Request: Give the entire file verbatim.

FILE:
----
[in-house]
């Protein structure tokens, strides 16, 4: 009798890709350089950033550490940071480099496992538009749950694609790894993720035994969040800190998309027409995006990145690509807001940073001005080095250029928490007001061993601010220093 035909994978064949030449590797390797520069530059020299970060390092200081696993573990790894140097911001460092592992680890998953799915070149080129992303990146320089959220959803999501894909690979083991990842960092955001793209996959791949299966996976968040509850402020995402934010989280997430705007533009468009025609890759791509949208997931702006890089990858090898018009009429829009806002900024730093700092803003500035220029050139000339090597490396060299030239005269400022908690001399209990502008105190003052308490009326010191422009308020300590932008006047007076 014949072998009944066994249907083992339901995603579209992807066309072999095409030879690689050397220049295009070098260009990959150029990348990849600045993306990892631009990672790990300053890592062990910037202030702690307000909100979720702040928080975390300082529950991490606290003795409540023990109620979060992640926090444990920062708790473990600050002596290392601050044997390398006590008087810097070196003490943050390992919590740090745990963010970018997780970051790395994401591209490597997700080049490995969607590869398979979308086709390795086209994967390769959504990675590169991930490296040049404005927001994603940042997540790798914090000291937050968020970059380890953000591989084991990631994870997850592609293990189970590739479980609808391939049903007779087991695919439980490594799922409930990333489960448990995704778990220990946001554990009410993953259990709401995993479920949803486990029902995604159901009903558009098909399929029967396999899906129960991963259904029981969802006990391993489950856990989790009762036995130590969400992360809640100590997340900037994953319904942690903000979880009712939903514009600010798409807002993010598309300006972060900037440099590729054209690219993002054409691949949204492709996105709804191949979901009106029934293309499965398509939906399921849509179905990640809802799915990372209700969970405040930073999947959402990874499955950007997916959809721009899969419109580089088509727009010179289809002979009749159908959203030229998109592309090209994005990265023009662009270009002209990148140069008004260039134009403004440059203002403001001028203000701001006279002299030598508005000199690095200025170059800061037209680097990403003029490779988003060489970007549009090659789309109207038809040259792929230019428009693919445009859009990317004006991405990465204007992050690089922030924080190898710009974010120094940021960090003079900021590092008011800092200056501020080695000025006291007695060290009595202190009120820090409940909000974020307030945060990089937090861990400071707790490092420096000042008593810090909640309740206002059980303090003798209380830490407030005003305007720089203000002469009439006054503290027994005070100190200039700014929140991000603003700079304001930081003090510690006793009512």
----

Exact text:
[in-house]
């Protein structure tokens, strides 16, 4: 009798890709350089950033550490940071480099496992538009749950694609790894993720035994969040800190998309027409995006990145690509807001940073001005080095250029928490007001061993601010220093 035909994978064949030449590797390797520069530059020299970060390092200081696993573990790894140097911001460092592992680890998953799915070149080129992303990146320089959220959803999501894909690979083991990842960092955001793209996959791949299966996976968040509850402020995402934010989280997430705007533009468009025609890759791509949208997931702006890089990858090898018009009429829009806002900024730093700092803003500035220029050139000339090597490396060299030239005269400022908690001399209990502008105190003052308490009326010191422009308020300590932008006047007076 014949072998009944066994249907083992339901995603579209992807066309072999095409030879690689050397220049295009070098260009990959150029990348990849600045993306990892631009990672790990300053890592062990910037202030702690307000909100979720702040928080975390300082529950991490606290003795409540023990109620979060992640926090444990920062708790473990600050002596290392601050044997390398006590008087810097070196003490943050390992919590740090745990963010970018997780970051790395994401591209490597997700080049490995969607590869398979979308086709390795086209994967390769959504990675590169991930490296040049404005927001994603940042997540790798914090000291937050968020970059380890953000591989084991990631994870997850592609293990189970590739479980609808391939049903007779087991695919439980490594799922409930990333489960448990995704778990220990946001554990009410993953259990709401995993479920949803486990029902995604159901009903558009098909399929029967396999899906129960991963259904029981969802006990391993489950856990989790009762036995130590969400992360809640100590997340900037994953319904942690903000979880009712939903514009600010798409807002993010598309300006972060900037440099590729054209690219993002054409691949949204492709996105709804191949979901009106029934293309499965398509939906399921849509179905990640809802799915990372209700969970405040930073999947959402990874499955950007997916959809721009899969419109580089088509727009010179289809002979009749159908959203030229998109592309090209994005990265023009662009270009002209990148140069008004260039134009403004440059203002403001001028203000701001006279002299030598508005000199690095200025170059800061037209680097990403003029490779988003060489970007549009090659789309109207038809040259792929230019428009693919445009859009990317004006991405990465204007992050690089922030924080190898710009974010120094940021960090003079900021590092008011800092200056501020080695000025006291007695060290009595202190009120820090409940909000974020307030945060990089937090861990400071707790490092420096000042008593810090909640309740206002059980303090003798209380830490407030005003305007720089203000002469009439006054503290027994005070100190200039700014929140991000603003700079304001930081003090510690006793009512």